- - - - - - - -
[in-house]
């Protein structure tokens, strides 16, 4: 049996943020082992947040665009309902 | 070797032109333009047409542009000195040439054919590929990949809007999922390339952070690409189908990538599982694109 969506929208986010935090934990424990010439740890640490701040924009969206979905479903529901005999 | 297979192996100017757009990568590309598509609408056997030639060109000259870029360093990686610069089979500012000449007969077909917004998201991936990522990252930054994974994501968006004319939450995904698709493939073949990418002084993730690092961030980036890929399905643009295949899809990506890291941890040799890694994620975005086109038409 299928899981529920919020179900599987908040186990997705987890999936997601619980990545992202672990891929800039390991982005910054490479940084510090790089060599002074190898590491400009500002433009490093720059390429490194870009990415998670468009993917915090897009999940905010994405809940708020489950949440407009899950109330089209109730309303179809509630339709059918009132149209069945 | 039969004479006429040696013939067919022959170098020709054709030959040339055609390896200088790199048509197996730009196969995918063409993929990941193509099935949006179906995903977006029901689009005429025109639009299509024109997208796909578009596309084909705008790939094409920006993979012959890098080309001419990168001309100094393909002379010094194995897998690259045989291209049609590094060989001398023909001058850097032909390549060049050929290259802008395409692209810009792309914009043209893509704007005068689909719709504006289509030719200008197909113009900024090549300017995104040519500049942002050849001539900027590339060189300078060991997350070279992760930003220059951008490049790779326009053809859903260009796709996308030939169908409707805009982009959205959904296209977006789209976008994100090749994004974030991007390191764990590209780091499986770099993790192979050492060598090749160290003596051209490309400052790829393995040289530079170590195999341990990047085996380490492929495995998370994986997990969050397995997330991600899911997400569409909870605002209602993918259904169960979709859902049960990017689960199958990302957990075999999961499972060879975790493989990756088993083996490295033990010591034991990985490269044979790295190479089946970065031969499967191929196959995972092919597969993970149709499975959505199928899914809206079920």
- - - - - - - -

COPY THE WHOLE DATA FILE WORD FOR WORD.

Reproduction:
[in-house]
């Protein structure tokens, strides 16, 4: 049996943020082992947040665009309902 | 070797032109333009047409542009000195040439054919590929990949809007999922390339952070690409189908990538599982694109 969506929208986010935090934990424990010439740890640490701040924009969206979905479903529901005999 | 297979192996100017757009990568590309598509609408056997030639060109000259870029360093990686610069089979500012000449007969077909917004998201991936990522990252930054994974994501968006004319939450995904698709493939073949990418002084993730690092961030980036890929399905643009295949899809990506890291941890040799890694994620975005086109038409 299928899981529920919020179900599987908040186990997705987890999936997601619980990545992202672990891929800039390991982005910054490479940084510090790089060599002074190898590491400009500002433009490093720059390429490194870009990415998670468009993917915090897009999940905010994405809940708020489950949440407009899950109330089209109730309303179809509630339709059918009132149209069945 | 039969004479006429040696013939067919022959170098020709054709030959040339055609390896200088790199048509197996730009196969995918063409993929990941193509099935949006179906995903977006029901689009005429025109639009299509024109997208796909578009596309084909705008790939094409920006993979012959890098080309001419990168001309100094393909002379010094194995897998690259045989291209049609590094060989001398023909001058850097032909390549060049050929290259802008395409692209810009792309914009043209893509704007005068689909719709504006289509030719200008197909113009900024090549300017995104040519500049942002050849001539900027590339060189300078060991997350070279992760930003220059951008490049790779326009053809859903260009796709996308030939169908409707805009982009959205959904296209977006789209976008994100090749994004974030991007390191764990590209780091499986770099993790192979050492060598090749160290003596051209490309400052790829393995040289530079170590195999341990990047085996380490492929495995998370994986997990969050397995997330991600899911997400569409909870605002209602993918259904169960979709859902049960990017689960199958990302957990075999999961499972060879975790493989990756088993083996490295033990010591034991990985490269044979790295190479089946970065031969499967191929196959995972092919597969993970149709499975959505199928899914809206079920």